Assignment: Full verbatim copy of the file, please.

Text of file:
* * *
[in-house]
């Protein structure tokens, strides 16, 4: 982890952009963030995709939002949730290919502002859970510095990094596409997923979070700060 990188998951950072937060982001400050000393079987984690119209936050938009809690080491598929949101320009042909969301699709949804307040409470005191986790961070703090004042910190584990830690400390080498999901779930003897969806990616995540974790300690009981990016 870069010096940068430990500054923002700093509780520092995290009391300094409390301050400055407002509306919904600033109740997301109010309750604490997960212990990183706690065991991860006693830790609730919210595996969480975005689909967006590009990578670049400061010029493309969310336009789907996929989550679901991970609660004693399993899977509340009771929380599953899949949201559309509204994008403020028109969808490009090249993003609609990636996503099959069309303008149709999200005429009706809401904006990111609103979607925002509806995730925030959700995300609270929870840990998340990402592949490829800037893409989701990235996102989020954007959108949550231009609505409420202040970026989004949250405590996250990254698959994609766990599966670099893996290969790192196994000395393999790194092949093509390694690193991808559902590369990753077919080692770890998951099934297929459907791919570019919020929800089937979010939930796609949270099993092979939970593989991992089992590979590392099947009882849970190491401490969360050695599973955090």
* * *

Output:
[in-house]
């Protein structure tokens, strides 16, 4: 982890952009963030995709939002949730290919502002859970510095990094596409997923979070700060 990188998951950072937060982001400050000393079987984690119209936050938009809690080491598929949101320009042909969301699709949804307040409470005191986790961070703090004042910190584990830690400390080498999901779930003897969806990616995540974790300690009981990016 870069010096940068430990500054923002700093509780520092995290009391300094409390301050400055407002509306919904600033109740997301109010309750604490997960212990990183706690065991991860006693830790609730919210595996969480975005689909967006590009990578670049400061010029493309969310336009789907996929989550679901991970609660004693399993899977509340009771929380599953899949949201559309509204994008403020028109969808490009090249993003609609990636996503099959069309303008149709999200005429009706809401904006990111609103979607925002509806995730925030959700995300609270929870840990998340990402592949490829800037893409989701990235996102989020954007959108949550231009609505409420202040970026989004949250405590996250990254698959994609766990599966670099893996290969790192196994000395393999790194092949093509390694690193991808559902590369990753077919080692770890998951099934297929459907791919570019919020929800089937979010939930796609949270099993092979939970593989991992089992590979590392099947009882849970190491401490969360050695599973955090």